Growing up as a teenager in Ardmore, Pa., Pierce acknowledged he didn't always surround himself with the best people and didn't always control his quick temper.
A brawl during his sophomore year at Lower Merion High School, during which Pierce said he was defending a friend, resulted in one person going to the hospital. Pierce then went to Glen Mills, a strict high school for court adjudicated juveniles in Delaware County, Pa.
“I got in a little trouble,” Pierce told The Sun as a rookie. “It's in the past. I was going in the wrong direction, making mistakes, teenage stuff. I made a complete turn.”
Ravens owner Steve Bisciotti and team president Dick Cass both expressed hope that a rocky 2014 off the field for the team's players would be an aberration. Bisciotti described this past year as the “worst” since he became majority owner.
Cass noted that the Ravens had three arrests during a five-year span from 2009 to 2013.
“So, we are hoping that 2014 was an aberration and that the processes that we have in place will continue to work the way they had the five previous years — much better than they did in 2014,” Cass said.
Including Ravens director of security Darren Sanders’ pending sexual offense and assault case, nine employees of the franchise have been arrested during a 13-month span. Sanders remains employed by the team but is on paid leave in accordance with NFL policy.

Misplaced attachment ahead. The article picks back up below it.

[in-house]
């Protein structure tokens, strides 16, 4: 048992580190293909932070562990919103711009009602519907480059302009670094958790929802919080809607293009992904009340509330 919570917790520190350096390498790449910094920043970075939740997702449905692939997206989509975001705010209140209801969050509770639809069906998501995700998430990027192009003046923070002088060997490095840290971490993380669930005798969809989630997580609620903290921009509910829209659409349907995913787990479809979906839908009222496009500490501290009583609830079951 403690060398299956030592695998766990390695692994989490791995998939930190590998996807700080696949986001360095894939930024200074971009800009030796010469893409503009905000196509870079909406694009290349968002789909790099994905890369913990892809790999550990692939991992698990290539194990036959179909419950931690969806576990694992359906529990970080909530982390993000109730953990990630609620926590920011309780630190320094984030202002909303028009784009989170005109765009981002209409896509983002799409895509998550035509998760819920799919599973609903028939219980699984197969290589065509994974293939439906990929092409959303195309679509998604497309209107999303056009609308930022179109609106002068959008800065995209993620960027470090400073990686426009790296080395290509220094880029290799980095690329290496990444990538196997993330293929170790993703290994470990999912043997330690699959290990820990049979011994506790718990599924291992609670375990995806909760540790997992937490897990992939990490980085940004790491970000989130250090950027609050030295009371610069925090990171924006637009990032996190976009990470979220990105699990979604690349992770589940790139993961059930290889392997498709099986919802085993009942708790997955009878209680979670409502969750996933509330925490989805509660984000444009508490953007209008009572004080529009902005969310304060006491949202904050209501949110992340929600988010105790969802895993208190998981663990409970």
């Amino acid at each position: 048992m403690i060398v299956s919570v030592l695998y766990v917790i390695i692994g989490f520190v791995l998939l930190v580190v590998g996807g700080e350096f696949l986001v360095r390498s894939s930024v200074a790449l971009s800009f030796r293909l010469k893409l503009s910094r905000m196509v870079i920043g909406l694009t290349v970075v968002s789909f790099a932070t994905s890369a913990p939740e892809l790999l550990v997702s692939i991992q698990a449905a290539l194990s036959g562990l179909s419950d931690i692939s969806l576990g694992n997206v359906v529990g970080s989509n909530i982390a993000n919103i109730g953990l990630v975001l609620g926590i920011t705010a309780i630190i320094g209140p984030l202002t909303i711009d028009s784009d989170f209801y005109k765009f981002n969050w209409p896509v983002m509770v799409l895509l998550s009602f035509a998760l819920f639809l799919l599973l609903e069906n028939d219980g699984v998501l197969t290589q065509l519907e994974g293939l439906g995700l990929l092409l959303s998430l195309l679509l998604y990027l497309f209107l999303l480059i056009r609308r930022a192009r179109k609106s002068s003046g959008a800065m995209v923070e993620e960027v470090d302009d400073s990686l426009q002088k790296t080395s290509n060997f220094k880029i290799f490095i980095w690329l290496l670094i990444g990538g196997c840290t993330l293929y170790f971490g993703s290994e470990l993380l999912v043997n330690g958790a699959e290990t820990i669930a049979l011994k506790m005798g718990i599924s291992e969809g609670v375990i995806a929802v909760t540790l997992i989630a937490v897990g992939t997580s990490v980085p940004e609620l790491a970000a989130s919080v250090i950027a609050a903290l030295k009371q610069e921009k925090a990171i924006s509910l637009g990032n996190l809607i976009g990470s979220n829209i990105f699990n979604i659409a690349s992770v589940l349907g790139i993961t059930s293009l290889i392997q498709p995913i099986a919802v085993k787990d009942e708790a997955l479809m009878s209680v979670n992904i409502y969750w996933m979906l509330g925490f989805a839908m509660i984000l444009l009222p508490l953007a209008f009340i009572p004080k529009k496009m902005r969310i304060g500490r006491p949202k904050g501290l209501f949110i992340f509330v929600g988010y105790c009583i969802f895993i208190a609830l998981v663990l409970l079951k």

“I think things come in waves, and we certainly took a crash here last year,” Bisciotti said during a state-of-the-team news conference in late February. “I think that we are a team and an organization that cares, obviously, about our reputation, and when it takes a hit, then you examine what you do. But in order to take a hit to your reputation, you have to have a pretty good reputation to start with, and we did. So now it’s about proving that it was an aberration, and we believe that to be the case.
“Are we a little more aware? Yes, I think specifically if you go back to the Ray Rice thing, we certainly are more aware. We’ve been able to tap resources in the community that have furthered our knowledge, our sensitivity and our responsibility.”